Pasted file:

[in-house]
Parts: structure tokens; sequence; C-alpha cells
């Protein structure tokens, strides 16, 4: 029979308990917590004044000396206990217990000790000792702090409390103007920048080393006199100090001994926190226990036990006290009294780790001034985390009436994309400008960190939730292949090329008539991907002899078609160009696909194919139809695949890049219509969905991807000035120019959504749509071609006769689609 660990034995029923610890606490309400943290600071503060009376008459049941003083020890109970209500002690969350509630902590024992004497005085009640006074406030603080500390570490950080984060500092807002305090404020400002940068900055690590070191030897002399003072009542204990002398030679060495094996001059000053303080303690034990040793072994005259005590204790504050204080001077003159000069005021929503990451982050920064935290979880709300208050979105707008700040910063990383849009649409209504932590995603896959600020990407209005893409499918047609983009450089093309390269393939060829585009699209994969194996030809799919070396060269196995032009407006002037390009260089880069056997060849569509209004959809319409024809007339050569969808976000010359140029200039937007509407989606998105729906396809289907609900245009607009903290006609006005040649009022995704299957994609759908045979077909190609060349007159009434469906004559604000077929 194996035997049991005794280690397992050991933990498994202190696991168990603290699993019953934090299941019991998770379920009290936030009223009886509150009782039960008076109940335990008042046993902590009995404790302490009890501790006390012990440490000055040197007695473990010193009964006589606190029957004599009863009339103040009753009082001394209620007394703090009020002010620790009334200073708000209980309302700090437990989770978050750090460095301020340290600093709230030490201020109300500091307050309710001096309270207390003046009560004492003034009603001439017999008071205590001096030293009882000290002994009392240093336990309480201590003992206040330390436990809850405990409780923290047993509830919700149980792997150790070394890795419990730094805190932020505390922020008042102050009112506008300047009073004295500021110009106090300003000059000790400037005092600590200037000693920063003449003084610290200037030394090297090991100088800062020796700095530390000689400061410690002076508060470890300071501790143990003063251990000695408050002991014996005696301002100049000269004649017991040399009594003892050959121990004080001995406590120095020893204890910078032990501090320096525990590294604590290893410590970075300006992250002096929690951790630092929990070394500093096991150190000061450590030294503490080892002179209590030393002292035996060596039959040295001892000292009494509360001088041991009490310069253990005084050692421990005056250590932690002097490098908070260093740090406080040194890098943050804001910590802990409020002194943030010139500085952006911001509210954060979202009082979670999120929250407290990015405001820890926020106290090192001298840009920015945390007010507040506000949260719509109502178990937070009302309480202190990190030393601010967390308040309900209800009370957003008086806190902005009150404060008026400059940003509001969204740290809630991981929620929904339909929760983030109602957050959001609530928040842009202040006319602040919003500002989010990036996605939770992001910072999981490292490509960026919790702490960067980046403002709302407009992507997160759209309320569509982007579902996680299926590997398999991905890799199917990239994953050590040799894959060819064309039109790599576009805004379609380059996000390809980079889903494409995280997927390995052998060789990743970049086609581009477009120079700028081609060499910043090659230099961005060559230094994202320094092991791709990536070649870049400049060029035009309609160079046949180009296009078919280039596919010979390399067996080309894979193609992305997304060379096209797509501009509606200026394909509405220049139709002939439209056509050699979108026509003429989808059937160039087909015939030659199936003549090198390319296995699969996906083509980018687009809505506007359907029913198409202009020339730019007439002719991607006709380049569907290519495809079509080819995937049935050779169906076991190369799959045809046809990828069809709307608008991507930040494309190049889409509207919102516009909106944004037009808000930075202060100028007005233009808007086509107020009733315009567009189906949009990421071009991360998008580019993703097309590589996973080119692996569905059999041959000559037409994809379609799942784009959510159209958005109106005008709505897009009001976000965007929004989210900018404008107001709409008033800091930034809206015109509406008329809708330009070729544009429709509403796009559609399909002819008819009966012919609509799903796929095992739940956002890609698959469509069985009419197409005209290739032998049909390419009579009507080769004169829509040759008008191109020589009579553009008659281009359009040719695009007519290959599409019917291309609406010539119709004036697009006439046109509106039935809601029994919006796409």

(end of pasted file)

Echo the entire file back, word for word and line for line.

[in-house]
Parts: structure tokens; sequence; C-alpha cells
């Protein structure tokens, strides 16, 4: 029979308990917590004044000396206990217990000790000792702090409390103007920048080393006199100090001994926190226990036990006290009294780790001034985390009436994309400008960190939730292949090329008539991907002899078609160009696909194919139809695949890049219509969905991807000035120019959504749509071609006769689609 660990034995029923610890606490309400943290600071503060009376008459049941003083020890109970209500002690969350509630902590024992004497005085009640006074406030603080500390570490950080984060500092807002305090404020400002940068900055690590070191030897002399003072009542204990002398030679060495094996001059000053303080303690034990040793072994005259005590204790504050204080001077003159000069005021929503990451982050920064935290979880709300208050979105707008700040910063990383849009649409209504932590995603896959600020990407209005893409499918047609983009450089093309390269393939060829585009699209994969194996030809799919070396060269196995032009407006002037390009260089880069056997060849569509209004959809319409024809007339050569969808976000010359140029200039937007509407989606998105729906396809289907609900245009607009903290006609006005040649009022995704299957994609759908045979077909190609060349007159009434469906004559604000077929 194996035997049991005794280690397992050991933990498994202190696991168990603290699993019953934090299941019991998770379920009290936030009223009886509150009782039960008076109940335990008042046993902590009995404790302490009890501790006390012990440490000055040197007695473990010193009964006589606190029957004599009863009339103040009753009082001394209620007394703090009020002010620790009334200073708000209980309302700090437990989770978050750090460095301020340290600093709230030490201020109300500091307050309710001096309270207390003046009560004492003034009603001439017999008071205590001096030293009882000290002994009392240093336990309480201590003992206040330390436990809850405990409780923290047993509830919700149980792997150790070394890795419990730094805190932020505390922020008042102050009112506008300047009073004295500021110009106090300003000059000790400037005092600590200037000693920063003449003084610290200037030394090297090991100088800062020796700095530390000689400061410690002076508060470890300071501790143990003063251990000695408050002991014996005696301002100049000269004649017991040399009594003892050959121990004080001995406590120095020893204890910078032990501090320096525990590294604590290893410590970075300006992250002096929690951790630092929990070394500093096991150190000061450590030294503490080892002179209590030393002292035996060596039959040295001892000292009494509360001088041991009490310069253990005084050692421990005056250590932690002097490098908070260093740090406080040194890098943050804001910590802990409020002194943030010139500085952006911001509210954060979202009082979670999120929250407290990015405001820890926020106290090192001298840009920015945390007010507040506000949260719509109502178990937070009302309480202190990190030393601010967390308040309900209800009370957003008086806190902005009150404060008026400059940003509001969204740290809630991981929620929904339909929760983030109602957050959001609530928040842009202040006319602040919003500002989010990036996605939770992001910072999981490292490509960026919790702490960067980046403002709302407009992507997160759209309320569509982007579902996680299926590997398999991905890799199917990239994953050590040799894959060819064309039109790599576009805004379609380059996000390809980079889903494409995280997927390995052998060789990743970049086609581009477009120079700028081609060499910043090659230099961005060559230094994202320094092991791709990536070649870049400049060029035009309609160079046949180009296009078919280039596919010979390399067996080309894979193609992305997304060379096209797509501009509606200026394909509405220049139709002939439209056509050699979108026509003429989808059937160039087909015939030659199936003549090198390319296995699969996906083509980018687009809505506007359907029913198409202009020339730019007439002719991607006709380049569907290519495809079509080819995937049935050779169906076991190369799959045809046809990828069809709307608008991507930040494309190049889409509207919102516009909106944004037009808000930075202060100028007005233009808007086509107020009733315009567009189906949009990421071009991360998008580019993703097309590589996973080119692996569905059999041959000559037409994809379609799942784009959510159209958005109106005008709505897009009001976000965007929004989210900018404008107001709409008033800091930034809206015109509406008329809708330009070729544009429709509403796009559609399909002819008819009966012919609509799903796929095992739940956002890609698959469509069985009419197409005209290739032998049909390419009579009507080769004169829509040759008008191109020589009579553009008659281009359009040719695009007519290959599409019917291309609406010539119709004036697009006439046109509106039935809601029994919006796409």